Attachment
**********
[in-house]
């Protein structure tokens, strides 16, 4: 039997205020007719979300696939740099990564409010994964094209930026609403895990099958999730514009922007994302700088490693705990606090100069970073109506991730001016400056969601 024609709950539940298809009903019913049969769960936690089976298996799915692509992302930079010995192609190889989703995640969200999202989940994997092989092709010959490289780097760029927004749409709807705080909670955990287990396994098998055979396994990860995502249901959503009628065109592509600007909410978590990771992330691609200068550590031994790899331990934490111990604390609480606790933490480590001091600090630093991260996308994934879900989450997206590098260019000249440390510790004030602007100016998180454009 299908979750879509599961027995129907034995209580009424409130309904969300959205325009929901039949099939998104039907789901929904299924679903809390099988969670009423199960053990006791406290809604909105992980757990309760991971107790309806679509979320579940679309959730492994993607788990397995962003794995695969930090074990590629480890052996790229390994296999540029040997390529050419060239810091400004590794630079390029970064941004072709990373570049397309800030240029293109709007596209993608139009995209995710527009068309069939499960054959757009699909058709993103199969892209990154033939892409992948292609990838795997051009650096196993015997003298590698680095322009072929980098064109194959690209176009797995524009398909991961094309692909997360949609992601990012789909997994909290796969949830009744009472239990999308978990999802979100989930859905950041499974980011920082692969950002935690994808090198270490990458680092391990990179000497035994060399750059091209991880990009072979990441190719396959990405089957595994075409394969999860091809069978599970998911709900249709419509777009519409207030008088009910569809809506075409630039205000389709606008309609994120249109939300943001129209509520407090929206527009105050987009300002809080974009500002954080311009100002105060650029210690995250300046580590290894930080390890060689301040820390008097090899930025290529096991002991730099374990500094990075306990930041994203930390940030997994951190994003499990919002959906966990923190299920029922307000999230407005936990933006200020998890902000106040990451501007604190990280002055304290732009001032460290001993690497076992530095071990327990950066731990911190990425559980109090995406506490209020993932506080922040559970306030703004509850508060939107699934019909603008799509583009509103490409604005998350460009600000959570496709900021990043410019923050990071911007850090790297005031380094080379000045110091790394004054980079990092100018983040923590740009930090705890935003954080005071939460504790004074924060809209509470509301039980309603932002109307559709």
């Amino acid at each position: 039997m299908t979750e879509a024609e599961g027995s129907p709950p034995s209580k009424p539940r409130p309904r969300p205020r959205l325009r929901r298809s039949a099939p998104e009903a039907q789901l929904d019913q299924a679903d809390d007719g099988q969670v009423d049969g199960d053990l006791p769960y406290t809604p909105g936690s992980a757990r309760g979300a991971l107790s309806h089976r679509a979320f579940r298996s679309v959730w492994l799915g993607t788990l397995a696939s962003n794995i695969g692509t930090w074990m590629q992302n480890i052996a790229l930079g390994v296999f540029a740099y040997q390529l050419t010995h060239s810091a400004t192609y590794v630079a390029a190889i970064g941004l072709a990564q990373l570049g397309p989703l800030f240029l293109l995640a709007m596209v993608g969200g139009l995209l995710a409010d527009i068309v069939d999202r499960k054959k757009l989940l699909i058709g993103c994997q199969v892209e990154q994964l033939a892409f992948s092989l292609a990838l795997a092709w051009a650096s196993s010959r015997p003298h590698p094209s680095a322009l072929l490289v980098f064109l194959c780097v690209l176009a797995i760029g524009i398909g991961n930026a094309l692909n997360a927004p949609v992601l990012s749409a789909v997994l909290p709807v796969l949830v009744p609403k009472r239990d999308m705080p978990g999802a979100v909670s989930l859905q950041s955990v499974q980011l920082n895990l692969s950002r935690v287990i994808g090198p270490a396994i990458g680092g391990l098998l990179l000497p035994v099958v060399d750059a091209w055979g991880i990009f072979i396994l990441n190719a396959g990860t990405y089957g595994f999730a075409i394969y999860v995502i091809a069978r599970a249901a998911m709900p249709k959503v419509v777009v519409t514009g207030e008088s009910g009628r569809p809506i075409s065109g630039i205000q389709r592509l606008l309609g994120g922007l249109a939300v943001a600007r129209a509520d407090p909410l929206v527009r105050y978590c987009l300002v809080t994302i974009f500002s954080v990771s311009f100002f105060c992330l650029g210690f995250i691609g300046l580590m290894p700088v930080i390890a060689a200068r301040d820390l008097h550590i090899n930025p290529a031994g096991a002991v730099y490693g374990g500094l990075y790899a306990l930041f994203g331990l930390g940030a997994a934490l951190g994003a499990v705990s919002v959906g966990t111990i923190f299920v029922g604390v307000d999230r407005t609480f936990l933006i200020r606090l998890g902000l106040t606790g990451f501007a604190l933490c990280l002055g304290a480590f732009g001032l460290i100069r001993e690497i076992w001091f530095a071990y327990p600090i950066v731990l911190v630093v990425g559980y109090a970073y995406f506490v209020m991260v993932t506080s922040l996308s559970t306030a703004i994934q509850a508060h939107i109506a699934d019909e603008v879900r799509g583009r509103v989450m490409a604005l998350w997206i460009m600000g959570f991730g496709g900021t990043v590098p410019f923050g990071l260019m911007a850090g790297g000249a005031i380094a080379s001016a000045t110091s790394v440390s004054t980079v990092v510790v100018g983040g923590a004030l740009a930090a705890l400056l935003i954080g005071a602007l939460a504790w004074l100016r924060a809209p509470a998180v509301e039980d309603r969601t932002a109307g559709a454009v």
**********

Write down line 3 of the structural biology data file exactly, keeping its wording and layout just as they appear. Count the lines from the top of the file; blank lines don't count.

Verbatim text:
């Amino acid at each position: 039997m299908t979750e879509a024609e599961g027995s129907p709950p034995s209580k009424p539940r409130p309904r969300p205020r959205l325009r929901r298809s039949a099939p998104e009903a039907q789901l929904d019913q299924a679903d809390d007719g099988q969670v009423d049969g199960d053990l006791p769960y406290t809604p909105g936690s992980a757990r309760g979300a991971l107790s309806h089976r679509a979320f579940r298996s679309v959730w492994l799915g993607t788990l397995a696939s962003n794995i695969g692509t930090w074990m590629q992302n480890i052996a790229l930079g390994v296999f540029a740099y040997q390529l050419t010995h060239s810091a400004t192609y590794v630079a390029a190889i970064g941004l072709a990564q990373l570049g397309p989703l800030f240029l293109l995640a709007m596209v993608g969200g139009l995209l995710a409010d527009i068309v069939d999202r499960k054959k757009l989940l699909i058709g993103c994997q199969v892209e990154q994964l033939a892409f992948s092989l292609a990838l795997a092709w051009a650096s196993s010959r015997p003298h590698p094209s680095a322009l072929l490289v980098f064109l194959c780097v690209l176009a797995i760029g524009i398909g991961n930026a094309l692909n997360a927004p949609v992601l990012s749409a789909v997994l909290p709807v796969l949830v009744p609403k009472r239990d999308m705080p978990g999802a979100v909670s989930l859905q950041s955990v499974q980011l920082n895990l692969s950002r935690v287990i994808g090198p270490a396994i990458g680092g391990l098998l990179l000497p035994v099958v060399d750059a091209w055979g991880i990009f072979i396994l990441n190719a396959g990860t990405y089957g595994f999730a075409i394969y999860v995502i091809a069978r599970a249901a998911m709900p249709k959503v419509v777009v519409t514009g207030e008088s009910g009628r569809p809506i075409s065109g630039i205000q389709r592509l606008l309609g994120g922007l249109a939300v943001a600007r129209a509520d407090p909410l929206v527009r105050y978590c987009l300002v809080t994302i974009f500002s954080v990771s311009f100002f105060c992330l650029g210690f995250i691609g300046l580590m290894p700088v930080i390890a060689a200068r301040d820390l008097h550590i090899n930025p290529a031994g096991a002991v730099y490693g374990g500094l990075y790899a306990l930041f994203g331990l930390g940030a997994a934490l951190g994003a499990v705990s919002v959906g966990t111990i923190f299920v029922g604390v307000d999230r407005t609480f936990l933006i200020r606090l998890g902000l106040t606790g990451f501007a604190l933490c990280l002055g304290a480590f732009g001032l460290i100069r001993e690497i076992w001091f530095a071990y327990p600090i950066v731990l911190v630093v990425g559980y109090a970073y995406f506490v209020m991260v993932t506080s922040l996308s559970t306030a703004i994934q509850a508060h939107i109506a699934d019909e603008v879900r799509g583009r509103v989450m490409a604005l998350w997206i460009m600000g959570f991730g496709g900021t990043v590098p410019f923050g990071l260019m911007a850090g790297g000249a005031i380094a080379s001016a000045t110091s790394v440390s004054t980079v990092v510790v100018g983040g923590a004030l740009a930090a705890l400056l935003i954080g005071a602007l939460a504790w004074l100016r924060a809209p509470a998180v509301e039980d309603r969601t932002a109307g559709a454009v």